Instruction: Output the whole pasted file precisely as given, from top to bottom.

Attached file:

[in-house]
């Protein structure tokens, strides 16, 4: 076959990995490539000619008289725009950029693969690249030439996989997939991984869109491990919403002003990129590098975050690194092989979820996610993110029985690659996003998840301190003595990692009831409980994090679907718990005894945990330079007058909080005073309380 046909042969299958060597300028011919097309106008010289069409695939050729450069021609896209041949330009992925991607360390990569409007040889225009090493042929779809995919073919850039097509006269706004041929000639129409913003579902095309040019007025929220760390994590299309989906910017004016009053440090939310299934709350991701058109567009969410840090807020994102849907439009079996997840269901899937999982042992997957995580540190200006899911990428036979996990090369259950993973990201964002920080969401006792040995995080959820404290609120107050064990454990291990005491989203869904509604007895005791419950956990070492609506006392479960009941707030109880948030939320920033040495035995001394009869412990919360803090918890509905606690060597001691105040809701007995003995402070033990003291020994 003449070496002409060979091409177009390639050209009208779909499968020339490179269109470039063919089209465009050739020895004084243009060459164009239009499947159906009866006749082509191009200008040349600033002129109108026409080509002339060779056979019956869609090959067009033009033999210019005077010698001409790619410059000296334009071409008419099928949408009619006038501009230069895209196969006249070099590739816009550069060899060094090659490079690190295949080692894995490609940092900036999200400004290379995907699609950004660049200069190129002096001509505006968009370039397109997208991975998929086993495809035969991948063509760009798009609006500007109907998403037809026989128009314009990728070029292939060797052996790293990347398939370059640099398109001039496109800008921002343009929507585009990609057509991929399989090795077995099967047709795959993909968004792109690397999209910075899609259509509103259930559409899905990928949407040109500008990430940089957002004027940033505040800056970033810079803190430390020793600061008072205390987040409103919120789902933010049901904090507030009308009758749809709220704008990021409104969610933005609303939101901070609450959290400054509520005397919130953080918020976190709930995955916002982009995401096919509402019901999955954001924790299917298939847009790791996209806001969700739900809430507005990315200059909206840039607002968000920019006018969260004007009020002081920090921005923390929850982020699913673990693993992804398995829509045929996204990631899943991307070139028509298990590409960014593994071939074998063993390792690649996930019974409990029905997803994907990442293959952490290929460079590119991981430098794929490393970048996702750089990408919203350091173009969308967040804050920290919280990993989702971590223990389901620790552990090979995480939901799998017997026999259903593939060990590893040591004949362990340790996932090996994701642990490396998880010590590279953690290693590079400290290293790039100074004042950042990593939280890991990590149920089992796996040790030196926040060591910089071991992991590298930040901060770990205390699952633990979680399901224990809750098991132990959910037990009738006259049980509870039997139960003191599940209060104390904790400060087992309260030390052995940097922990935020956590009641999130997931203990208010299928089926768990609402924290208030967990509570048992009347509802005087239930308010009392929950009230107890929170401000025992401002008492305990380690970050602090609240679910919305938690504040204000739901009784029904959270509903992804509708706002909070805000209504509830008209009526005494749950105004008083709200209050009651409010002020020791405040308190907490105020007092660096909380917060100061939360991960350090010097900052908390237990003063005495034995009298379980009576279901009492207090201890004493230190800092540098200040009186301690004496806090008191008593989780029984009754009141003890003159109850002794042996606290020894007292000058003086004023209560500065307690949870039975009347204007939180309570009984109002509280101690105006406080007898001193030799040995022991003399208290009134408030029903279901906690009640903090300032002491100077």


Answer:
[in-house]
């Protein structure tokens, strides 16, 4: 076959990995490539000619008289725009950029693969690249030439996989997939991984869109491990919403002003990129590098975050690194092989979820996610993110029985690659996003998840301190003595990692009831409980994090679907718990005894945990330079007058909080005073309380 046909042969299958060597300028011919097309106008010289069409695939050729450069021609896209041949330009992925991607360390990569409007040889225009090493042929779809995919073919850039097509006269706004041929000639129409913003579902095309040019007025929220760390994590299309989906910017004016009053440090939310299934709350991701058109567009969410840090807020994102849907439009079996997840269901899937999982042992997957995580540190200006899911990428036979996990090369259950993973990201964002920080969401006792040995995080959820404290609120107050064990454990291990005491989203869904509604007895005791419950956990070492609506006392479960009941707030109880948030939320920033040495035995001394009869412990919360803090918890509905606690060597001691105040809701007995003995402070033990003291020994 003449070496002409060979091409177009390639050209009208779909499968020339490179269109470039063919089209465009050739020895004084243009060459164009239009499947159906009866006749082509191009200008040349600033002129109108026409080509002339060779056979019956869609090959067009033009033999210019005077010698001409790619410059000296334009071409008419099928949408009619006038501009230069895209196969006249070099590739816009550069060899060094090659490079690190295949080692894995490609940092900036999200400004290379995907699609950004660049200069190129002096001509505006968009370039397109997208991975998929086993495809035969991948063509760009798009609006500007109907998403037809026989128009314009990728070029292939060797052996790293990347398939370059640099398109001039496109800008921002343009929507585009990609057509991929399989090795077995099967047709795959993909968004792109690397999209910075899609259509509103259930559409899905990928949407040109500008990430940089957002004027940033505040800056970033810079803190430390020793600061008072205390987040409103919120789902933010049901904090507030009308009758749809709220704008990021409104969610933005609303939101901070609450959290400054509520005397919130953080918020976190709930995955916002982009995401096919509402019901999955954001924790299917298939847009790791996209806001969700739900809430507005990315200059909206840039607002968000920019006018969260004007009020002081920090921005923390929850982020699913673990693993992804398995829509045929996204990631899943991307070139028509298990590409960014593994071939074998063993390792690649996930019974409990029905997803994907990442293959952490290929460079590119991981430098794929490393970048996702750089990408919203350091173009969308967040804050920290919280990993989702971590223990389901620790552990090979995480939901799998017997026999259903593939060990590893040591004949362990340790996932090996994701642990490396998880010590590279953690290693590079400290290293790039100074004042950042990593939280890991990590149920089992796996040790030196926040060591910089071991992991590298930040901060770990205390699952633990979680399901224990809750098991132990959910037990009738006259049980509870039997139960003191599940209060104390904790400060087992309260030390052995940097922990935020956590009641999130997931203990208010299928089926768990609402924290208030967990509570048992009347509802005087239930308010009392929950009230107890929170401000025992401002008492305990380690970050602090609240679910919305938690504040204000739901009784029904959270509903992804509708706002909070805000209504509830008209009526005494749950105004008083709200209050009651409010002020020791405040308190907490105020007092660096909380917060100061939360991960350090010097900052908390237990003063005495034995009298379980009576279901009492207090201890004493230190800092540098200040009186301690004496806090008191008593989780029984009754009141003890003159109850002794042996606290020894007292000058003086004023209560500065307690949870039975009347204007939180309570009984109002509280101690105006406080007898001193030799040995022991003399208290009134408030029903279901906690009640903090300032002491100077």